Montana isn’t the only state that has “big sky country”. Aroostook County, at the northern tip of Maine, is known for its vast, open spaces and long views that will take your breath away. A virtual recreational paradise, “The County” , as it’s called by Mainers, is the destination for travelers looking for year-round fun in a great place to get away from it all.
Drive north on Maine’s Route 95 to just past Old Town, then exit onto Route 11 toward Milo. Keep driving (and driving) until you’ve left all your cares and worries behind, and entered the wild and unspoiled heart of Maine. They call this region the Maine Highlands, perhaps because almost at its center is Mt. Katahdin. At more 5,267 feet, Katahdin is the state’s highest peak and the northern terminus of the Appalachian Trail.
Perhaps to show just how big your welcome will be if you visit the Kennebec and Moose River Valleys region of Maine, a 62-foot carved wooden statue of a Native American stands at the gateway to one town. On the plaque at his foot is this message: “This sculpture is dedicated to the Maine Indians, the first peoples to use these lands in peaceful ways.”
Maine visitors who prefer fresh water to saltwater should grab their fishing poles or their snow skis and head for the Western Lakes and Mountains. This is where huge inland bodies of water—Sebago Lake alone covers 46 square miles—and majestic mountains meet to create a visual feast for the eyes. The scenic variety in Western Maine is only outdone by the diversity of year-round family-oriented activities to be enjoyed.
DOWNEAST & ACADIA
Some say there’s something exceptional about the area around Bangor and Mount Desert Island. For this particular location has been suggested as the starting place for, Downeast? Maine. It then stretches on along the coast toward the Canadian border. There are others who consider the northern sections of Maine as Downeast, while some give this curious designation to the entire state.
MID-COAST & ISLANDS
To the Maine visitor who prefers boating to beach bumming, there is no better region to explore than the Midcoast. The shoreline along this area—stretching south to north from Brunswick and Harpswell to Belfast and Bucksport—is dramatic, and reflective of Maine’s rich maritime history. Unlike the sandy seashores of Southern Maine, this region features a rougher, rockier coastline more in keeping with Hollywood’s picture of the Pine Tree State.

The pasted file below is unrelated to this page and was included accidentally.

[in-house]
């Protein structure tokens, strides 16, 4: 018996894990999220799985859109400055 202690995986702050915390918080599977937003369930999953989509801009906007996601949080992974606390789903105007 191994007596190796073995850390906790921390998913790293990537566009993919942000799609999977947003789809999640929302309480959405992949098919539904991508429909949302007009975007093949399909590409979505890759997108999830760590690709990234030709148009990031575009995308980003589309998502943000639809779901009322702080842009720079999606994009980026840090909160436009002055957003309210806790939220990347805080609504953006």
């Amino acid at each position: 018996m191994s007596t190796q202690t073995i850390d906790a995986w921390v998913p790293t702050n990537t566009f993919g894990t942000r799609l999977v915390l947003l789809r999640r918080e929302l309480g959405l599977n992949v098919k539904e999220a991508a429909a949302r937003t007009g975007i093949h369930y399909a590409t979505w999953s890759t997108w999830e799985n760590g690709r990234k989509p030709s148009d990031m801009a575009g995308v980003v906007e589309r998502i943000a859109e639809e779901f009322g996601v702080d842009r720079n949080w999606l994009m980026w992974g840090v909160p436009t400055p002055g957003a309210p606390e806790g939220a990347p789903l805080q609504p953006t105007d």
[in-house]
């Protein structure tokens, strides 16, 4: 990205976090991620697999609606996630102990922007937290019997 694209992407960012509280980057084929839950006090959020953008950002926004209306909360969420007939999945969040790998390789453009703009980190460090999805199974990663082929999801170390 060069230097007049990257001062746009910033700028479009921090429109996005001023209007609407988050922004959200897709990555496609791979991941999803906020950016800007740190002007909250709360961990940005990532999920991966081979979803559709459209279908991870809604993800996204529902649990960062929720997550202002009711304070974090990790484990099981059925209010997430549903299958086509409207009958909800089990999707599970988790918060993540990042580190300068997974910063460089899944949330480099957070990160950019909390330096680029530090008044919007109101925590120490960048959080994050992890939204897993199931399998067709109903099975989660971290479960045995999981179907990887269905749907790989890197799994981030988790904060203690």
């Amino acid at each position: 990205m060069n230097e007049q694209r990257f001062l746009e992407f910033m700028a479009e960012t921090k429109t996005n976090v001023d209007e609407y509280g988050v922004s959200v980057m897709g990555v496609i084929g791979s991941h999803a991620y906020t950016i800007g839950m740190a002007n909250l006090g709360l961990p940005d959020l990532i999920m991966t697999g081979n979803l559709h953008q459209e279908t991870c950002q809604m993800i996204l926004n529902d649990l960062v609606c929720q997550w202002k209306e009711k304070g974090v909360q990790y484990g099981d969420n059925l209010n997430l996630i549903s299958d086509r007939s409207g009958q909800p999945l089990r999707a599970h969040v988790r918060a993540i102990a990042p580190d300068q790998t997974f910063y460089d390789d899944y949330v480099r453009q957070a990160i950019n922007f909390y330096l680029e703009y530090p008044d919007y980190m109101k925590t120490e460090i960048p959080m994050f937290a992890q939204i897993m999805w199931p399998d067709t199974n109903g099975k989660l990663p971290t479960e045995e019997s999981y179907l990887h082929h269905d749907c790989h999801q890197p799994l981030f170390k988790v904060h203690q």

GREATER PORTLAND & CASCO BAY
Maine’s largest city is easily reached from Portland International Jetport a few minutes from downtown, and by road from I-95, 1-295, U.S. Route 1, or Route 302 from the west. Portland is the terminal for Amtrak trains from Boston, and there is also a non-stop bus service from that city.
The Maine border is just an hour by car from Boston so pack your sunscreen and head for the beaches of Southern Maine. You can begin at York Beach, wind your way up Route 1 to Wells, Ogunquit, Gooches, Old Orchard, Higgins, Willard, East End and Popham Beaches and on to Sand Beach at Acadia National Park. Although perhaps more famous for its breathtaking rocky coastline, Maine has beaches—and lots of them!—with some of the softest white sand on the East Coast. Southern Maine beaches are popular among surfers, with waves ranging from the gentle to the dramatic. Several are protected by trained lifeguards during the summer, while others feature tidal pools where you can stroll barefoot in search of seashells and sand dollars.
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